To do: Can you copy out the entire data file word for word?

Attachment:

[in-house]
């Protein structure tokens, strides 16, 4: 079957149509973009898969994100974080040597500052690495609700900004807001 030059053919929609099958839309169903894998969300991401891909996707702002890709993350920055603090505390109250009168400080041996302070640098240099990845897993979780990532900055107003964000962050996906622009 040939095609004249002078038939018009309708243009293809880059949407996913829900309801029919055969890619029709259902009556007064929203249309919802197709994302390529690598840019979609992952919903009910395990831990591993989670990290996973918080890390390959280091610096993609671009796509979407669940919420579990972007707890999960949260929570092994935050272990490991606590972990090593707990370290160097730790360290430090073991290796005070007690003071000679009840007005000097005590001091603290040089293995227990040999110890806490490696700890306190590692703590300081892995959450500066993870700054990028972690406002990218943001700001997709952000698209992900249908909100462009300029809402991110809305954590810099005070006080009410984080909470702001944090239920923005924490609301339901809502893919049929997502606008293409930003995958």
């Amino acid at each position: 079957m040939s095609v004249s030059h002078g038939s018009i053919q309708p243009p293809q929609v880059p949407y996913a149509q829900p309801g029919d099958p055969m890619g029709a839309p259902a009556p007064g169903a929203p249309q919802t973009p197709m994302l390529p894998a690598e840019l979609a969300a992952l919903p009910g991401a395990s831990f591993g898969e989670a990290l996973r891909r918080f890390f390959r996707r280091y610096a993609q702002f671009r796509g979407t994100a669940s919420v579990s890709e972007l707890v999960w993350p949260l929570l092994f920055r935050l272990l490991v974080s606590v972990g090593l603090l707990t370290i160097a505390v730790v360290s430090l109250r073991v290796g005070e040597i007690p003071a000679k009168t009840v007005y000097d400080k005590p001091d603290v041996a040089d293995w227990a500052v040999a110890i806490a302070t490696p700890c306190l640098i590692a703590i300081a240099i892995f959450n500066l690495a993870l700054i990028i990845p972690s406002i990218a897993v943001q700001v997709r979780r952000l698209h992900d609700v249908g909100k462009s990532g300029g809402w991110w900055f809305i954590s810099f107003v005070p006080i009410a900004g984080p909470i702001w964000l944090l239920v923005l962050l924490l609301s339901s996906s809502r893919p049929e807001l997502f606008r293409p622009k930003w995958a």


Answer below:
[in-house]
């Protein structure tokens, strides 16, 4: 079957149509973009898969994100974080040597500052690495609700900004807001 030059053919929609099958839309169903894998969300991401891909996707702002890709993350920055603090505390109250009168400080041996302070640098240099990845897993979780990532900055107003964000962050996906622009 040939095609004249002078038939018009309708243009293809880059949407996913829900309801029919055969890619029709259902009556007064929203249309919802197709994302390529690598840019979609992952919903009910395990831990591993989670990290996973918080890390390959280091610096993609671009796509979407669940919420579990972007707890999960949260929570092994935050272990490991606590972990090593707990370290160097730790360290430090073991290796005070007690003071000679009840007005000097005590001091603290040089293995227990040999110890806490490696700890306190590692703590300081892995959450500066993870700054990028972690406002990218943001700001997709952000698209992900249908909100462009300029809402991110809305954590810099005070006080009410984080909470702001944090239920923005924490609301339901809502893919049929997502606008293409930003995958």
């Amino acid at each position: 079957m040939s095609v004249s030059h002078g038939s018009i053919q309708p243009p293809q929609v880059p949407y996913a149509q829900p309801g029919d099958p055969m890619g029709a839309p259902a009556p007064g169903a929203p249309q919802t973009p197709m994302l390529p894998a690598e840019l979609a969300a992952l919903p009910g991401a395990s831990f591993g898969e989670a990290l996973r891909r918080f890390f390959r996707r280091y610096a993609q702002f671009r796509g979407t994100a669940s919420v579990s890709e972007l707890v999960w993350p949260l929570l092994f920055r935050l272990l490991v974080s606590v972990g090593l603090l707990t370290i160097a505390v730790v360290s430090l109250r073991v290796g005070e040597i007690p003071a000679k009168t009840v007005y000097d400080k005590p001091d603290v041996a040089d293995w227990a500052v040999a110890i806490a302070t490696p700890c306190l640098i590692a703590i300081a240099i892995f959450n500066l690495a993870l700054i990028i990845p972690s406002i990218a897993v943001q700001v997709r979780r952000l698209h992900d609700v249908g909100k462009s990532g300029g809402w991110w900055f809305i954590s810099f107003v005070p006080i009410a900004g984080p909470i702001w964000l944090l239920v923005l962050l924490l609301s339901s996906s809502r893919p049929e807001l997502f606008r293409p622009k930003w995958a």